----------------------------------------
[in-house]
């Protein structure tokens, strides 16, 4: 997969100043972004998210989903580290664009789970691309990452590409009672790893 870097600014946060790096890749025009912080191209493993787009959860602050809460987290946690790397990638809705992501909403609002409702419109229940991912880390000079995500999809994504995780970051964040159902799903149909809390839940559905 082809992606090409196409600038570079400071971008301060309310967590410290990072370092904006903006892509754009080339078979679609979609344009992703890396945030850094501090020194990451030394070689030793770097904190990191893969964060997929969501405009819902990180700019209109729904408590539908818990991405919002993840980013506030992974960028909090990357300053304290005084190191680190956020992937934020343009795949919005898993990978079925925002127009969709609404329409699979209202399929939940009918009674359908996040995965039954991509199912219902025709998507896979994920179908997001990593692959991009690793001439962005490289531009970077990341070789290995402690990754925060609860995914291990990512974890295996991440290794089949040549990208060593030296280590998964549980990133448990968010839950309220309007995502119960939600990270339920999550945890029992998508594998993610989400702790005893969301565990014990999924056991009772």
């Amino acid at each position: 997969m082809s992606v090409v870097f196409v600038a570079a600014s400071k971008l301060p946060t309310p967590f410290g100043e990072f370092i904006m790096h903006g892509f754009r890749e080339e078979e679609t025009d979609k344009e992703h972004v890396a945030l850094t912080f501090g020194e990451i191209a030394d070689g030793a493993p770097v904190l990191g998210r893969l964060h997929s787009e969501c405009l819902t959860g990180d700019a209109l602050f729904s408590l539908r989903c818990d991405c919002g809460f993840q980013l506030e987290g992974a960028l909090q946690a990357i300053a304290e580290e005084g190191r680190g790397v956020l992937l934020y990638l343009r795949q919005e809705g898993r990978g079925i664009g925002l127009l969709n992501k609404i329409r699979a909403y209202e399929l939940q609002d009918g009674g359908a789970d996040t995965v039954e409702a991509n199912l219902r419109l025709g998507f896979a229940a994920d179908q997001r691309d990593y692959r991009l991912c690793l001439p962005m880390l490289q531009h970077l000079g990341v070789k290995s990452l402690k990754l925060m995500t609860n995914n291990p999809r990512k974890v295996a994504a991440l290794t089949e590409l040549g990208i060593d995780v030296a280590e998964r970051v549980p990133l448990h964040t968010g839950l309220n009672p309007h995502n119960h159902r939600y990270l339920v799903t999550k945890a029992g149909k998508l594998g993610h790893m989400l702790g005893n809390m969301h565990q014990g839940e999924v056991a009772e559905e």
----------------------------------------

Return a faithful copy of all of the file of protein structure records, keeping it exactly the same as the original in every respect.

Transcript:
[in-house]
């Protein structure tokens, strides 16, 4: 997969100043972004998210989903580290664009789970691309990452590409009672790893 870097600014946060790096890749025009912080191209493993787009959860602050809460987290946690790397990638809705992501909403609002409702419109229940991912880390000079995500999809994504995780970051964040159902799903149909809390839940559905 082809992606090409196409600038570079400071971008301060309310967590410290990072370092904006903006892509754009080339078979679609979609344009992703890396945030850094501090020194990451030394070689030793770097904190990191893969964060997929969501405009819902990180700019209109729904408590539908818990991405919002993840980013506030992974960028909090990357300053304290005084190191680190956020992937934020343009795949919005898993990978079925925002127009969709609404329409699979209202399929939940009918009674359908996040995965039954991509199912219902025709998507896979994920179908997001990593692959991009690793001439962005490289531009970077990341070789290995402690990754925060609860995914291990990512974890295996991440290794089949040549990208060593030296280590998964549980990133448990968010839950309220309007995502119960939600990270339920999550945890029992998508594998993610989400702790005893969301565990014990999924056991009772």
């Amino acid at each position: 997969m082809s992606v090409v870097f196409v600038a570079a600014s400071k971008l301060p946060t309310p967590f410290g100043e990072f370092i904006m790096h903006g892509f754009r890749e080339e078979e679609t025009d979609k344009e992703h972004v890396a945030l850094t912080f501090g020194e990451i191209a030394d070689g030793a493993p770097v904190l990191g998210r893969l964060h997929s787009e969501c405009l819902t959860g990180d700019a209109l602050f729904s408590l539908r989903c818990d991405c919002g809460f993840q980013l506030e987290g992974a960028l909090q946690a990357i300053a304290e580290e005084g190191r680190g790397v956020l992937l934020y990638l343009r795949q919005e809705g898993r990978g079925i664009g925002l127009l969709n992501k609404i329409r699979a909403y209202e399929l939940q609002d009918g009674g359908a789970d996040t995965v039954e409702a991509n199912l219902r419109l025709g998507f896979a229940a994920d179908q997001r691309d990593y692959r991009l991912c690793l001439p962005m880390l490289q531009h970077l000079g990341v070789k290995s990452l402690k990754l925060m995500t609860n995914n291990p999809r990512k974890v295996a994504a991440l290794t089949e590409l040549g990208i060593d995780v030296a280590e998964r970051v549980p990133l448990h964040t968010g839950l309220n009672p309007h995502n119960h159902r939600y990270l339920v799903t999550k945890a029992g149909k998508l594998g993610h790893m989400l702790g005893n809390m969301h565990q014990g839940e999924v056991a009772e559905e």